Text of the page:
Most foreign policy analysts agree that Mr Trump, who has boasted of being the most pro-Israel president in US history, would be even less likely to challenge Israel's Gaza policy if he returns to the White House next year.

p.s. this question is asking about statements by prominent Democrats. Not whether or not Biden is the best candidate.

  • Comments deleted. This is not a place to debate the upcoming US presidential election.
    – Philipp
    Commented Mar 6 at 7:38

2 Answers 2


US politics for the last few decades has been dominated by a broadly bipartisan consensus that Israel is to be supported no matter what. This has been the case with successive administrations, whether that be Biden transferring weapons to Israel whilst it plausiby commits genocide and deliberately starves Gaza, to Trump recognising Jerusalem as the capital of Israel and recognising the illegally occupied Golan Heights as part of Israel, to Obama signing over to Israel over $3 billion a year making Israel the largest recipient of US aid.

So yes, Democrat leaders are telling pro-Palestinians that "Trump is worse" and will continue to do so, but most pro-Palestinians just don't care. To them, putting the fear in the Democrat party and breaking the decades long unconditional support for Israel by US politicians from both parties, even as it commits Apartheid, is so important that it is even worth running the risk of another four years of Trump.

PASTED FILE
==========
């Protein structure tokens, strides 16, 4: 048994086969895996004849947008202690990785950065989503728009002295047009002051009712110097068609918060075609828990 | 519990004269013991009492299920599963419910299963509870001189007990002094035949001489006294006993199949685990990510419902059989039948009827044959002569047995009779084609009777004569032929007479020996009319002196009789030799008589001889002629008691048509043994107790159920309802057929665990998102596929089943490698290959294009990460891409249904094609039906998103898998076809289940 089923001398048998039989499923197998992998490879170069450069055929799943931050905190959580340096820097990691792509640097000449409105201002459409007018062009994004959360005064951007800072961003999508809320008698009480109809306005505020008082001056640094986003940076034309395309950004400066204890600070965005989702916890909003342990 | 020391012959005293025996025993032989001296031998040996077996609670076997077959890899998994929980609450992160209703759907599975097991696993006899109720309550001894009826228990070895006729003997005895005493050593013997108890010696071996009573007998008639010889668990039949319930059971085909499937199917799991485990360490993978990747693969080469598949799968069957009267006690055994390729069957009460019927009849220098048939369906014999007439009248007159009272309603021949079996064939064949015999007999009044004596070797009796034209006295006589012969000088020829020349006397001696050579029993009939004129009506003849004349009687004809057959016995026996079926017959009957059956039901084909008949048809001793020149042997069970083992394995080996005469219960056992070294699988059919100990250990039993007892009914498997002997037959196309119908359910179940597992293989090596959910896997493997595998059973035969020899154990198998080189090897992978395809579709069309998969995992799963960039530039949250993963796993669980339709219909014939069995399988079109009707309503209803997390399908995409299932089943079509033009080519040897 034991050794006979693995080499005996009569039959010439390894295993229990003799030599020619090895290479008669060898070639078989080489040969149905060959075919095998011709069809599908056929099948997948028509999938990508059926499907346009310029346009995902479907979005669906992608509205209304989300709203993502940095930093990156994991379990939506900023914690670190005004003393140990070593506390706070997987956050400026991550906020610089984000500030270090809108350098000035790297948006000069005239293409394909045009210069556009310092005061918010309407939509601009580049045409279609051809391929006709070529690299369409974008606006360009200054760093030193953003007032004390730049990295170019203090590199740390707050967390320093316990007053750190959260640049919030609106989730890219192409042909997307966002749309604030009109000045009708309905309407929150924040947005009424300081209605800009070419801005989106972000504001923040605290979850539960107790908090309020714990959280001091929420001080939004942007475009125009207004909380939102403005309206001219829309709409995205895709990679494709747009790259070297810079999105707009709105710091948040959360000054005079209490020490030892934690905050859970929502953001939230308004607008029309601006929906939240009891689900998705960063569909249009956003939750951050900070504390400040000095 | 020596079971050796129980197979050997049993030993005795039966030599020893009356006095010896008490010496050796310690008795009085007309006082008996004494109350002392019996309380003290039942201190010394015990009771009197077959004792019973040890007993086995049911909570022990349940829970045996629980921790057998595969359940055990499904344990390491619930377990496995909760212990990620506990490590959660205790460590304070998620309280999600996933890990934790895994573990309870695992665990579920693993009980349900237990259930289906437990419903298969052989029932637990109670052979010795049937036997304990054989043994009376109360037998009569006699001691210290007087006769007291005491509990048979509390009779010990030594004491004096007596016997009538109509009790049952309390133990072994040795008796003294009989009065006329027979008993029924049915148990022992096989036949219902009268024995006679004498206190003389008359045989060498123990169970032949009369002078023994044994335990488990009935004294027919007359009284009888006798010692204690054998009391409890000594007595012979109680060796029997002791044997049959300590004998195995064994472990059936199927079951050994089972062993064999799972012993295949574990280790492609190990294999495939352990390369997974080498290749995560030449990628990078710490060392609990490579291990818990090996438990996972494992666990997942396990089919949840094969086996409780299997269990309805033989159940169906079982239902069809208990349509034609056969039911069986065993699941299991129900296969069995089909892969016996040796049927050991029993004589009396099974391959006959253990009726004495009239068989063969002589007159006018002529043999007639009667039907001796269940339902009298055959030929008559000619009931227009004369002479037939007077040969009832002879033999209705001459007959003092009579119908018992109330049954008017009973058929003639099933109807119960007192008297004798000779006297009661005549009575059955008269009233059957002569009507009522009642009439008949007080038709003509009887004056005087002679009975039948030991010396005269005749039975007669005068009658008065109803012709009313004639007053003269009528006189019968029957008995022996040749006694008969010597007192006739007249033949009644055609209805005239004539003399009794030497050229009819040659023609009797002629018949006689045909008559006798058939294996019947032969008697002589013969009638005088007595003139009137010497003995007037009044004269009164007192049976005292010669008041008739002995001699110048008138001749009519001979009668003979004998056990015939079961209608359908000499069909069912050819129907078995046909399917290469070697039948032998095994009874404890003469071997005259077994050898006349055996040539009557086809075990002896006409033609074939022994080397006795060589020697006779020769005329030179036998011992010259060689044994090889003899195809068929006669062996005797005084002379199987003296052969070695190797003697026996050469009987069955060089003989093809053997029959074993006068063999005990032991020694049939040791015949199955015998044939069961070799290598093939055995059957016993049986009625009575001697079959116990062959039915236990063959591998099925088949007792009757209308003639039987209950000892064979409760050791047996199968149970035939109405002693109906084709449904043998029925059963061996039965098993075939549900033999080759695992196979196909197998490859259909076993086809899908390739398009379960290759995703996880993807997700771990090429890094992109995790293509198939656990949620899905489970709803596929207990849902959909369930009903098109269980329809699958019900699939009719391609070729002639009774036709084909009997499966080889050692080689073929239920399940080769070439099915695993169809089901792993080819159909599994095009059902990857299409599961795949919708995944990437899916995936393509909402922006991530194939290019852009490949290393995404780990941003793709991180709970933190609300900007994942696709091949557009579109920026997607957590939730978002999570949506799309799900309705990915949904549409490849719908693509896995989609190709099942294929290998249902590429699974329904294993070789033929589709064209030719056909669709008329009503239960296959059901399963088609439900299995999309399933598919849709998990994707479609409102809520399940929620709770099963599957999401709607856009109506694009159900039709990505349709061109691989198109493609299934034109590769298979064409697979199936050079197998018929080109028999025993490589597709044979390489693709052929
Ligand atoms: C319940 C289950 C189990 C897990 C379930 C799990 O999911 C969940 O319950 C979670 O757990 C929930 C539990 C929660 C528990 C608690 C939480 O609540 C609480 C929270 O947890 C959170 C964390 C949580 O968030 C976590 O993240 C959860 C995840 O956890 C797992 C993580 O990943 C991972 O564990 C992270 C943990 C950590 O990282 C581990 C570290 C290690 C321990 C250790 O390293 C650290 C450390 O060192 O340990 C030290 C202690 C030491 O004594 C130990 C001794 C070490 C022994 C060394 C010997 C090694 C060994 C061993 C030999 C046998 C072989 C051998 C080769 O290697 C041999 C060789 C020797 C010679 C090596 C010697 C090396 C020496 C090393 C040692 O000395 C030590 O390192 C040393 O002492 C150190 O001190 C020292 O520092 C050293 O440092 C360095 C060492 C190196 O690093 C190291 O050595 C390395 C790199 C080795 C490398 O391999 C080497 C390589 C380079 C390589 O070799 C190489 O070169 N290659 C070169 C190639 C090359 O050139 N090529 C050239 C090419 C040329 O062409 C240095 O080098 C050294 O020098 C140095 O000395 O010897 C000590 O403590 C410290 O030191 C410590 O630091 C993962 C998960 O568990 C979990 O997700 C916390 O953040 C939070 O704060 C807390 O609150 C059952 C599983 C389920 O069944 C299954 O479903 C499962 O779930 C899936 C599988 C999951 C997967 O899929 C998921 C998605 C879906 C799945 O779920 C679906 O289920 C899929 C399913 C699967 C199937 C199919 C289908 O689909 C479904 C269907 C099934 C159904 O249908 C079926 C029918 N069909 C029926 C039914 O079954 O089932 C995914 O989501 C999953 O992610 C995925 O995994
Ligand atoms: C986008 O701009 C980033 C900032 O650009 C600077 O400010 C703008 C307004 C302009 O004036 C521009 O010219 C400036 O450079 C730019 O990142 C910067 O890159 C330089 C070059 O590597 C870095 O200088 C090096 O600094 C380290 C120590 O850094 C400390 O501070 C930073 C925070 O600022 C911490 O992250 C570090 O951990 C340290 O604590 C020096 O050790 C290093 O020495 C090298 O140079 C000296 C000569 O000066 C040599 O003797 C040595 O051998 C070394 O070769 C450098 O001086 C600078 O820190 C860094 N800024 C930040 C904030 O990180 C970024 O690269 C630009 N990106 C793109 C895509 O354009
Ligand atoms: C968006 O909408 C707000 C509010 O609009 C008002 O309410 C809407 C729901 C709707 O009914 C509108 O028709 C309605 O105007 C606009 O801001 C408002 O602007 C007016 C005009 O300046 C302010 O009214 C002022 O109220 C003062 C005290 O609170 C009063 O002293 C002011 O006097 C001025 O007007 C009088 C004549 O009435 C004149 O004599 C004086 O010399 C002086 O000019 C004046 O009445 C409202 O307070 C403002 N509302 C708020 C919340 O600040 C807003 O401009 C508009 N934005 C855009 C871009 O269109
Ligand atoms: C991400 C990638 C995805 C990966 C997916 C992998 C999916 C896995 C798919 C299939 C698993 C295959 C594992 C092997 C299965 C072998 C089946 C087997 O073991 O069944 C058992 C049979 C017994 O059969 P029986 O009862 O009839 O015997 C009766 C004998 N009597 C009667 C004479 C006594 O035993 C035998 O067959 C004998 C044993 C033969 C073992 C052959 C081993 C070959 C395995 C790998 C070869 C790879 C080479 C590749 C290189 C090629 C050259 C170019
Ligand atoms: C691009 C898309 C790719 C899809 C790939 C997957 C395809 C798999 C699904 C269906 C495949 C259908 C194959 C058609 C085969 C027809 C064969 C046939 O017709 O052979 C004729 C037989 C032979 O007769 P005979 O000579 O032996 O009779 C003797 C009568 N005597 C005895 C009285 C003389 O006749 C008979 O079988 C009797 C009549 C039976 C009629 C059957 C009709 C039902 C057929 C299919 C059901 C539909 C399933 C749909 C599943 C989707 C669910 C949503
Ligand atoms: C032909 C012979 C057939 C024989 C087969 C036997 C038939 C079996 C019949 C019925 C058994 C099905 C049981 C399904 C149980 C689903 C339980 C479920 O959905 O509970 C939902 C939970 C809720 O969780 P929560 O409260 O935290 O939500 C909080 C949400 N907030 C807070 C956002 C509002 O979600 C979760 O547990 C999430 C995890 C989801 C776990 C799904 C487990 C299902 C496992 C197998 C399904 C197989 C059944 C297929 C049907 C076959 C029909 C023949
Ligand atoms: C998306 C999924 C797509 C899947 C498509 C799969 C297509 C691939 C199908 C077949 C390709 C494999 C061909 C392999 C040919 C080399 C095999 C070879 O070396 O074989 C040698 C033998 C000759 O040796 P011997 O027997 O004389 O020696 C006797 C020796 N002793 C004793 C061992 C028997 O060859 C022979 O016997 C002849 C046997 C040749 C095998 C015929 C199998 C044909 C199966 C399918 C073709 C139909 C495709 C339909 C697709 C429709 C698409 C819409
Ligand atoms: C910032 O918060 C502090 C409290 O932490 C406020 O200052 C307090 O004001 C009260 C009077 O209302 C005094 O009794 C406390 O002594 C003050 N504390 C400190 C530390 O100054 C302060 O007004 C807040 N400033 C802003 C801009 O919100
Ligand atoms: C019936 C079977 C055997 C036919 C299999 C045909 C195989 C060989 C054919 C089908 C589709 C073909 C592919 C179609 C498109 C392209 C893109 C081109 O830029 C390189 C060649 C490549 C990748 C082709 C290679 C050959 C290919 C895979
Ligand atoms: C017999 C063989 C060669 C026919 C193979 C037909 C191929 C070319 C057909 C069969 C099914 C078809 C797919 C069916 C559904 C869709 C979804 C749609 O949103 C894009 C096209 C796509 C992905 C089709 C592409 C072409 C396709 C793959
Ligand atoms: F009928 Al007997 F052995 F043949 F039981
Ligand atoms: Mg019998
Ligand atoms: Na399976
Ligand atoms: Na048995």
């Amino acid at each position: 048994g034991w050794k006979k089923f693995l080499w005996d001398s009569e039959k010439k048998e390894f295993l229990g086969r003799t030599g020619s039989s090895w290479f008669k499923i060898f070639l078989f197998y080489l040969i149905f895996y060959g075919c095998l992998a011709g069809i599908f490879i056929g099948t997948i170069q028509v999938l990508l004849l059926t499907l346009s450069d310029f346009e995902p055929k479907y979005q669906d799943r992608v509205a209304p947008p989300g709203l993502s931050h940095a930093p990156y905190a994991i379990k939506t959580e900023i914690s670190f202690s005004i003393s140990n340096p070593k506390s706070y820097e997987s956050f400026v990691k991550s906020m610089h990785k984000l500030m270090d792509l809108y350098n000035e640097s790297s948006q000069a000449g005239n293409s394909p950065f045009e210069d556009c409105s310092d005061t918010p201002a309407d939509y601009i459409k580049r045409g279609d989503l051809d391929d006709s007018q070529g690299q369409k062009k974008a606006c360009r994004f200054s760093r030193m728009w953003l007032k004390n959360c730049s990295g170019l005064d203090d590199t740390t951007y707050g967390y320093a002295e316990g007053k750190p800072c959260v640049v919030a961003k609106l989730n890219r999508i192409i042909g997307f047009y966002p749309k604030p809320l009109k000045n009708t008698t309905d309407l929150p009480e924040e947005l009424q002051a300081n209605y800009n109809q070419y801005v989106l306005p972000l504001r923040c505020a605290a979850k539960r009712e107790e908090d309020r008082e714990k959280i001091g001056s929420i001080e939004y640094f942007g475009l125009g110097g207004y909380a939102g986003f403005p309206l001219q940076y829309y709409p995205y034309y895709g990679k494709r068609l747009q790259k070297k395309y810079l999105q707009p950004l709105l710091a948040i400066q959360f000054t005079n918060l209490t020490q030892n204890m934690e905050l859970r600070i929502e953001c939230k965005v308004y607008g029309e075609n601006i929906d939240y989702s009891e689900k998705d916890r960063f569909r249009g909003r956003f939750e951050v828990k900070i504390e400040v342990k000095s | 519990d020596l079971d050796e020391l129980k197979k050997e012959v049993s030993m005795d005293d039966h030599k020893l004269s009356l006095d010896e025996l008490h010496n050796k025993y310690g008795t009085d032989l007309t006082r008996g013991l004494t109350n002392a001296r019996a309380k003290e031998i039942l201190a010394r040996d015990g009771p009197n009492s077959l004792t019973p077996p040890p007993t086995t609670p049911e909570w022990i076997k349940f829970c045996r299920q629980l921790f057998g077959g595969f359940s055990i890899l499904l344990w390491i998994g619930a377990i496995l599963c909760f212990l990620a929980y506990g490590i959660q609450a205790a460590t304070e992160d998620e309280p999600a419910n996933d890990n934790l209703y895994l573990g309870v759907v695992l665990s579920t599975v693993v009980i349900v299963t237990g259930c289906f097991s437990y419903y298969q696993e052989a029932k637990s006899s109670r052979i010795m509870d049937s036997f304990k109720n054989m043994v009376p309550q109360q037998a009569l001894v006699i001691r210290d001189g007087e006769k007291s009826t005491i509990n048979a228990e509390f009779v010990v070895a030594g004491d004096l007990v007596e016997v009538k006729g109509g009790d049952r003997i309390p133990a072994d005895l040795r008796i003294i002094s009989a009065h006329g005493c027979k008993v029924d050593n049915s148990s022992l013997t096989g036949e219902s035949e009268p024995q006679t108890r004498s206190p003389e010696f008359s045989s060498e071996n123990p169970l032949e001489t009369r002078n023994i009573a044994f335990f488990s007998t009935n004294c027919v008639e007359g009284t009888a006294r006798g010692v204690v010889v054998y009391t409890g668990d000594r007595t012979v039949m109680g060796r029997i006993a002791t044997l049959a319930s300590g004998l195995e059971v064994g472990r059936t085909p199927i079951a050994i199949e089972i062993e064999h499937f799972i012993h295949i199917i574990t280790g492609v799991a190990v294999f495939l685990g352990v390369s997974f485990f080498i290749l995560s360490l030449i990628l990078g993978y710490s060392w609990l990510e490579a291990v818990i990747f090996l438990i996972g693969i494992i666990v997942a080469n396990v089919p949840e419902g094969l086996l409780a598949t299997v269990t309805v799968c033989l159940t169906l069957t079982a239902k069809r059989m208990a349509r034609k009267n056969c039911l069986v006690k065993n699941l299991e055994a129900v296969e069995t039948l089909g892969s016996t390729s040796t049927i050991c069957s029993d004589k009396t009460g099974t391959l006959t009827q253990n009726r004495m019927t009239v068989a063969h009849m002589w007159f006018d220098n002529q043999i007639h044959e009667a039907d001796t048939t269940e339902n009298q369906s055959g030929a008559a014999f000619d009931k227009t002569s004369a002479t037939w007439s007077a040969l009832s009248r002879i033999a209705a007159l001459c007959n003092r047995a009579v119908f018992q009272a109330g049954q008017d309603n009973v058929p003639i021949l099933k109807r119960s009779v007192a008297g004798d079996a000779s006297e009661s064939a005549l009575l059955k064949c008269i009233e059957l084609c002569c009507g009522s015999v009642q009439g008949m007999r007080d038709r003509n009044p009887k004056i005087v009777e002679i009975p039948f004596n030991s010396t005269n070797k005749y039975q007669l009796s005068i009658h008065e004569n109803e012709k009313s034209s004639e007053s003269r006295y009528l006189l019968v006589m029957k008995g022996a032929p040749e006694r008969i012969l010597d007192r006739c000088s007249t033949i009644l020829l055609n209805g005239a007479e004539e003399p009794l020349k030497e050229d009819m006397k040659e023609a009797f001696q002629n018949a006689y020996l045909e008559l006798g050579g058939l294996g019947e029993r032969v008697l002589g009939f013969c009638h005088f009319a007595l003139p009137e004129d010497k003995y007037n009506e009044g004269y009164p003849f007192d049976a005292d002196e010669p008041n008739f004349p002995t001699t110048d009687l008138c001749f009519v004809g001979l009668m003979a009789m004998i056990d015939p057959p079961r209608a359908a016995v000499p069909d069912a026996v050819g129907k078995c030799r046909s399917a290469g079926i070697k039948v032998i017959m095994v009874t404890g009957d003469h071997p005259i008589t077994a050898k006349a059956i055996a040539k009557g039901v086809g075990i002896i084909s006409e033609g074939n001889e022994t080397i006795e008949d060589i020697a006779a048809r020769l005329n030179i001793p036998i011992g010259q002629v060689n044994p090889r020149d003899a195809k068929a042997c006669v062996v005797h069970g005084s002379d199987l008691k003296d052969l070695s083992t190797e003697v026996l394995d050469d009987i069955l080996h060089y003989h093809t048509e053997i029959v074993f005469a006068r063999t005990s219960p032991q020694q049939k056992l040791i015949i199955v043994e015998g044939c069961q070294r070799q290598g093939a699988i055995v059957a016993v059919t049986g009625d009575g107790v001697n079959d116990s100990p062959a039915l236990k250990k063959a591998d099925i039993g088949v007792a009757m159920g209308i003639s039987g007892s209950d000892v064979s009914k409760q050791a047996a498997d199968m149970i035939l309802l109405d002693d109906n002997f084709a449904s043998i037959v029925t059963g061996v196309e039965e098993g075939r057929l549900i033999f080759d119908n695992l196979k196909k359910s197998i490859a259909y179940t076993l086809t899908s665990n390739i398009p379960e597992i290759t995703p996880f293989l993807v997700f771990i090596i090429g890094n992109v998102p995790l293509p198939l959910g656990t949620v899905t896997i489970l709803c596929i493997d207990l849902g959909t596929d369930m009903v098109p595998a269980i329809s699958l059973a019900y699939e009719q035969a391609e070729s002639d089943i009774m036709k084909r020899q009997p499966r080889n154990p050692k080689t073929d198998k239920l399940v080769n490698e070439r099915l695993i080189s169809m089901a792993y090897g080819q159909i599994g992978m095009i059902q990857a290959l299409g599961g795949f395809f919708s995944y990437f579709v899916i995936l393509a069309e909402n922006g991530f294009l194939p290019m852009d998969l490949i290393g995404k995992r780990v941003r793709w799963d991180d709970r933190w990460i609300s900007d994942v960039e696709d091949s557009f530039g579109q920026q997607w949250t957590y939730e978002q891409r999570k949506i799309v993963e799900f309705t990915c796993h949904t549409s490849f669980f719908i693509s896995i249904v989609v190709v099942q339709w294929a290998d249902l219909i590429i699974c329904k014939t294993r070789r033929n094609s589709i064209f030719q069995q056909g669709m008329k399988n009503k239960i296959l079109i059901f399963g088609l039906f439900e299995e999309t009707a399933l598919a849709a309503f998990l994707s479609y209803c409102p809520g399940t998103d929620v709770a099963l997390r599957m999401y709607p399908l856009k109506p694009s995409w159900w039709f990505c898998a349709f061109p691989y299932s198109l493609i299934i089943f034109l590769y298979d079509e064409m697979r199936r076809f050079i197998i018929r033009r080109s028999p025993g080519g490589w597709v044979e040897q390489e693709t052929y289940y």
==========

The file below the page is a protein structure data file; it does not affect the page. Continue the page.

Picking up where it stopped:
• 4
    This answer says "Most pro-Palestinians don't care," thus implying that a majority of people who support Palestinian rights will not vote for the Democratic Party in the general election. That assertion is a question of fact, and while it might turn out to be the case, I rather suspect that most supporters of Palestinian rights will end up holding their noses and voting for Biden anyway. In any case, it's quite early to prognosticate one way or another, particularly in the absence of polling—which is indeed absent from your answer.